Chabad revamp of U. City facility underway

Artist’s rendering of Chabad’s revamped Morris and Ann Lazaroff Center in University City. 

By David Baugher, Special to the Jewish Light

Chabad has taken another step towards completing a major facelift for its Delmar Boulevard facility with construction now set to get underway.

“We just, as of last week, got our building permits from University City,” said Gary Lazaroff, who, along with brother Neil, is helping to spearhead the campaign for the building, which is named in honor of their parents Morris and Ann.

The institution unveiled its plans for the revamp at the beginning of 2013 and has now completed 80 percent of fundraising for the building, which will include new kitchen facilities, the creation of a meeting room and new lighting and projection equipment among a variety of other upgrades. The outside will be redone as well to give the structure a fresh look with a new façade, windows and landscaping. 

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A central wall is also being removed to allow for the installation of removable soundproof partitions. This will increase the building’s flexibility for events of different sizes.

Plans have grown somewhat since the idea’s inception, thanks in part to an expanding budget. The original $750,000 blueprint has increased to $1.3 million due to the support of donors, including a substantial gift from philanthropist Michael Staenberg. He has also given significant creative input to the project, according to Chabad’s leadership.

Rabbi Yosef Landa, regional director of Chabad, said the budgetary boost was helpful.

“It will also go to cover the cost of furnishings and a maintenance fund,” he said. “It will leave the building at the end of this fundraising campaign unencumbered by any debt.”

Though the footprint of the nearly 4,000-square-foot facility will remain the same, some of the changes in the plans will augment the amount of usable space.

“What happened was that because of us thinking big and the encouragement of Michael Staenberg, we found more room,” said Landa. “We figured out how to make this building more versatile and more functional.”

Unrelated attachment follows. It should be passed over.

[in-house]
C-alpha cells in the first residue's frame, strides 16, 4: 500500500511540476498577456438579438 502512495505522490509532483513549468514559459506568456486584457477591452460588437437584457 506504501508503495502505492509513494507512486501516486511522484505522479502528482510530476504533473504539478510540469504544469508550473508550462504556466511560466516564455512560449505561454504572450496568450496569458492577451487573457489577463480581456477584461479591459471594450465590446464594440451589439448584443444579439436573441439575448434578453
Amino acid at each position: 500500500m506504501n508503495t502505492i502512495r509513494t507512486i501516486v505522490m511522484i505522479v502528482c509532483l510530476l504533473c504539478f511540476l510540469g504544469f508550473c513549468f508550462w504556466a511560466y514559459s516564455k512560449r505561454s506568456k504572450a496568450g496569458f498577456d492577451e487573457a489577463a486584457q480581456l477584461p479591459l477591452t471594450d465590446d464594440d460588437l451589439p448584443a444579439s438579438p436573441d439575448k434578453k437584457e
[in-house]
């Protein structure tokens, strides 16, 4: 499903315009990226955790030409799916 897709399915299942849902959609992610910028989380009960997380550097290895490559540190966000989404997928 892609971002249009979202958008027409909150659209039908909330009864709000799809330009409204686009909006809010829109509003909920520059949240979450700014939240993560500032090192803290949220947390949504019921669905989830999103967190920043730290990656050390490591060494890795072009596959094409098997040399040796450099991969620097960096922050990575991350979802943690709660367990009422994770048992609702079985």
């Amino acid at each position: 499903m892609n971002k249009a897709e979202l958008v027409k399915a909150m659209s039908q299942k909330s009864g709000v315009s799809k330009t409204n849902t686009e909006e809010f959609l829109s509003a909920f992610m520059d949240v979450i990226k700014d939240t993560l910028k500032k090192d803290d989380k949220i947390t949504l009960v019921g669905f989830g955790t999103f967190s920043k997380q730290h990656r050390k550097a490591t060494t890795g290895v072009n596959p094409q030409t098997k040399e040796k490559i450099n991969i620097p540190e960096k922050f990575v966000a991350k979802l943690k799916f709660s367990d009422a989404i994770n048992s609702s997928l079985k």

Neil Lazaroff said the key was moving air-conditioning units and other utility structures onto the roof and using the space to widen out the new bathrooms and create a larger and more functional kitchen.

Landa said the facility will grow in a vertical sense as well. “The height throughout the entire building is dramatically increased,” he said. “You had a very low ceiling. I think it was a seven-or-eight-foot ceiling we worked with which gives a very cramped feeling, especially when you have a number of people there. This is going to be 14 feet at certain points. We will end up with something that is going to feel a lot roomier.”

The only initially planned amenity, which has been cancelled, was a new patio. It was dropped due to certain local ordinances.

The Lazaroffs said construction is now ready to get underway with demolition having been completed in the past couple of weeks. 

Ironically, Landa noted that demolition got started a bit sooner than planned with a late-night car crash in which a vehicle hit the building, doing significant damage. He said the incident helped provide some of the impetus to get the project moving.

Landa said Chabad is now housed in temporary quarters elsewhere as it awaits completion of the improvements, which should take about four months. The rabbi hopes the facility will be complete before Rosh Hashanah.

Regardless, he believes that the revamped building will allow Chabad to host more of its events on Delmar rather than having to find other venues. Landa feels it will do more to further the congregation’s vision of sponsoring events that bridge denominational boundaries.

“In terms of programming we’ve been the wandering Jew. We have to take our programs off-site very often,” he said. “This will enable us to do a lot more of our programming on-site. The décor will be inviting. It will be a place that people will want to come into.”